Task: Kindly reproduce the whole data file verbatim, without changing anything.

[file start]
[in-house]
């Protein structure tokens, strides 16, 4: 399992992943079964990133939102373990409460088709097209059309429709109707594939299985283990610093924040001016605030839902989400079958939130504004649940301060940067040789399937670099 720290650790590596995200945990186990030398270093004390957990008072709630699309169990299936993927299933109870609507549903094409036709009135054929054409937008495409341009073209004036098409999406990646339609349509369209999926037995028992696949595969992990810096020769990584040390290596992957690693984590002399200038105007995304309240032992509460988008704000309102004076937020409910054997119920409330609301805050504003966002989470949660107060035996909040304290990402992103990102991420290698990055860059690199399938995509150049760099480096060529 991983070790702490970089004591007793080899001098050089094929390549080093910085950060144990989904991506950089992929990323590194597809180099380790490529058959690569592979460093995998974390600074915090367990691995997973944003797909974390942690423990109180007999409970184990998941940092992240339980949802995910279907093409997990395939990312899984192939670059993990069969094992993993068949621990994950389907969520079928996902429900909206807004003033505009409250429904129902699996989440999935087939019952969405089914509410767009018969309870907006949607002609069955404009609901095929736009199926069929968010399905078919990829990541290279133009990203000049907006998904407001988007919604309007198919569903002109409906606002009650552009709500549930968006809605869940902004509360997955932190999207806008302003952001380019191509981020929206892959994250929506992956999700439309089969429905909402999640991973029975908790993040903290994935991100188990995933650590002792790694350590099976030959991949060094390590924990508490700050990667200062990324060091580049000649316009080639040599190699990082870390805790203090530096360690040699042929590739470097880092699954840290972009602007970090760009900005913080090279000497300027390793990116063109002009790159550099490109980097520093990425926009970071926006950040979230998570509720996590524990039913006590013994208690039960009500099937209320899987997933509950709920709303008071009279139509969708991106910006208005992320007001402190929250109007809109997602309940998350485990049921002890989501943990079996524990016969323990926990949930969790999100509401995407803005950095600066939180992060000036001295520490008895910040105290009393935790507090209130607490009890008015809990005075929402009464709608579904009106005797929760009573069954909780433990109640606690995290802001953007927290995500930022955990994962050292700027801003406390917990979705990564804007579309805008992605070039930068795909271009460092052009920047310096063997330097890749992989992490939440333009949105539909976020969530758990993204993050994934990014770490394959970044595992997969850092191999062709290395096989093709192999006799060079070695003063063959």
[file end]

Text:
[in-house]
């Protein structure tokens, strides 16, 4: 399992992943079964990133939102373990409460088709097209059309429709109707594939299985283990610093924040001016605030839902989400079958939130504004649940301060940067040789399937670099 720290650790590596995200945990186990030398270093004390957990008072709630699309169990299936993927299933109870609507549903094409036709009135054929054409937008495409341009073209004036098409999406990646339609349509369209999926037995028992696949595969992990810096020769990584040390290596992957690693984590002399200038105007995304309240032992509460988008704000309102004076937020409910054997119920409330609301805050504003966002989470949660107060035996909040304290990402992103990102991420290698990055860059690199399938995509150049760099480096060529 991983070790702490970089004591007793080899001098050089094929390549080093910085950060144990989904991506950089992929990323590194597809180099380790490529058959690569592979460093995998974390600074915090367990691995997973944003797909974390942690423990109180007999409970184990998941940092992240339980949802995910279907093409997990395939990312899984192939670059993990069969094992993993068949621990994950389907969520079928996902429900909206807004003033505009409250429904129902699996989440999935087939019952969405089914509410767009018969309870907006949607002609069955404009609901095929736009199926069929968010399905078919990829990541290279133009990203000049907006998904407001988007919604309007198919569903002109409906606002009650552009709500549930968006809605869940902004509360997955932190999207806008302003952001380019191509981020929206892959994250929506992956999700439309089969429905909402999640991973029975908790993040903290994935991100188990995933650590002792790694350590099976030959991949060094390590924990508490700050990667200062990324060091580049000649316009080639040599190699990082870390805790203090530096360690040699042929590739470097880092699954840290972009602007970090760009900005913080090279000497300027390793990116063109002009790159550099490109980097520093990425926009970071926006950040979230998570509720996590524990039913006590013994208690039960009500099937209320899987997933509950709920709303008071009279139509969708991106910006208005992320007001402190929250109007809109997602309940998350485990049921002890989501943990079996524990016969323990926990949930969790999100509401995407803005950095600066939180992060000036001295520490008895910040105290009393935790507090209130607490009890008015809990005075929402009464709608579904009106005797929760009573069954909780433990109640606690995290802001953007927290995500930022955990994962050292700027801003406390917990979705990564804007579309805008992605070039930068795909271009460092052009920047310096063997330097890749992989992490939440333009949105539909976020969530758990993204993050994934990014770490394959970044595992997969850092191999062709290395096989093709192999006799060079070695003063063959």